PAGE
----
In 2011, KEF introduced the world to the Blade – the world’s first single-apparent source loudspeaker. In 2014, we introduced Blade Two – a slightly smaller version of the original. Blade is truly a magnificent re-producer of sound and music and this article will attempt to shed some light on the technology behind the Blade (and Blade Two).

Things That May Or May Not Be On the Quiz

  • • Bigger speakers are better at reproducing lower frequencies and don’t do a good job of reproducing higher frequencies
  • • Smaller speakers are better at reproducing higher frequencies and don’t do a good job of reproducing lower frequencies
  • • Crossovers are used to make sure the right frequencies go to the right speaker
  • • Nature doesn’t make sounds through speakers. Nature makes sounds naturally. Natural sounds come from a single point source (your mouth, the soundboard on a violin, a drum, etc.)
  • • By default, loudspeakers cannot easily reproduce sound from a single point source


To illustrate a fundamental problem in sound reproduction, let’s listen to Rush's 1980’s master-class in anthemic rock and roll: Limelight, with particular attention to Geddy Lee's vocals. 

Below is a screen-shot of an RTA graph where Lee sings “lighted stage.”

We can see by the screen capture from the Real Time Analyzer (RTA) that Lee’s voice has components that peak around 250Hz, 500Hz, 2.1kHz and 4.1kHz. These frequencies are a combination of the fundamental and harmonic frequencies in Lee’s voice, sibilance, the reverb being used and room acoustics. All of those items factor into the singular voice you hear coming from Lee’s mouth to the microphone.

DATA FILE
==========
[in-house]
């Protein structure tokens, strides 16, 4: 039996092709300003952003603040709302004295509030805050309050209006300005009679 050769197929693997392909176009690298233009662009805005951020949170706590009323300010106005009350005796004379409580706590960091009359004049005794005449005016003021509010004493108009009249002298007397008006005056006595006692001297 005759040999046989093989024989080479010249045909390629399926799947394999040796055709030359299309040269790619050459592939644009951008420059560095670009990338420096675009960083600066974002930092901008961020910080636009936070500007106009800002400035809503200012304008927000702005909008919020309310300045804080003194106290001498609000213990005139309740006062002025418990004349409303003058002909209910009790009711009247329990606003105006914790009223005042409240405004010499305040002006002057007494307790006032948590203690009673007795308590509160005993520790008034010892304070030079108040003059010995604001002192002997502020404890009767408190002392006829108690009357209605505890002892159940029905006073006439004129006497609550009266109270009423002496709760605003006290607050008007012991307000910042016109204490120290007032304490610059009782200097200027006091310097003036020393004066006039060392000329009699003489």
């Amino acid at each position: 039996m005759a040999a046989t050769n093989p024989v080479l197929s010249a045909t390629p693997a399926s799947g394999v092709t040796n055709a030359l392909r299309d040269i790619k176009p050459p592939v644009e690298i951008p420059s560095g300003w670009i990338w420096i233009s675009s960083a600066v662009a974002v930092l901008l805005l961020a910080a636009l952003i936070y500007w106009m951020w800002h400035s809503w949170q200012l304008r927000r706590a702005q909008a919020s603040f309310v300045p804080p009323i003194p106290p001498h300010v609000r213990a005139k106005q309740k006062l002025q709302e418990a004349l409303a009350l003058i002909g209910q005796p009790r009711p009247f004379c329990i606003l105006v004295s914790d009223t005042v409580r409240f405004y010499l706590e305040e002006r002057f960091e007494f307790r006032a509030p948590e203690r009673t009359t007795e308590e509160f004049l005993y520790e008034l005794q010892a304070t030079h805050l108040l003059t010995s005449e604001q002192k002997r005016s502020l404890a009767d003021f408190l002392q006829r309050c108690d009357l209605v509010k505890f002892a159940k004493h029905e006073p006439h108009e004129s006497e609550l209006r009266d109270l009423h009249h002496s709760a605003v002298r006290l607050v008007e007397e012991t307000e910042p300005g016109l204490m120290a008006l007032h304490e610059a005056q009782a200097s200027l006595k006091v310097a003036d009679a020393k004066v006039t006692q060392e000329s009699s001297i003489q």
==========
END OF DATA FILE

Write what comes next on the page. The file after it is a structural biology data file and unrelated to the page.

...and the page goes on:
The crossover points on the Blade are 350Hz and 2.3kHz (320Hz and 2.4kHz on Blade Two). This means frequencies below 350Hz are directed to the low-frequency (LF) drivers, frequencies between 350Hz and 2.3kHz are directed to the mid-range driver (MF) and frequencies above 2.3kHz are directed to the tweeter (HF driver). For the sake of this discussion let’s ignore what actually happens at the crossover point and just work with the frequencies as they are listed.

This means that to reproduce the line “lighted stage” all three speakers in a 3-way speakers system (like Blade) are being asked to work at the same time. It also means that in order to replicate a single point source, all three speakers must then deliver all of the frequency components of Lee’s voice to the listener’s ear at exactly the same time. Now add the other instruments and ambiance and you can see that to actually reproduce music as it is meant to sound, you can’t simply throw some speakers in a box and expect anything resembling a good result.

Imagine the picture to the left represents sound waves generated by different speakers producing a musical component at the same time in slightly different physical locations, and you’ll get an idea of what happens to your music with a standard 2- or 3-way speaker design. Everywhere a frequency (or ripple on the surface of the water) intersects with another ripple, disruption occurs. That disruption takes on the form of incoherence muddying the sound, sympathetic vibrations artificially making some frequencies louder and unsympathetic vibrations diminishing or outright canceling other frequencies. This is called lobing and it’s not good.

If the goal is to reproduce music as naturally as possible, such that the listener feels like he or she is sitting in front of an actual live performance, then these issues have to be overcome or all we are doing is approximating the original musical performance.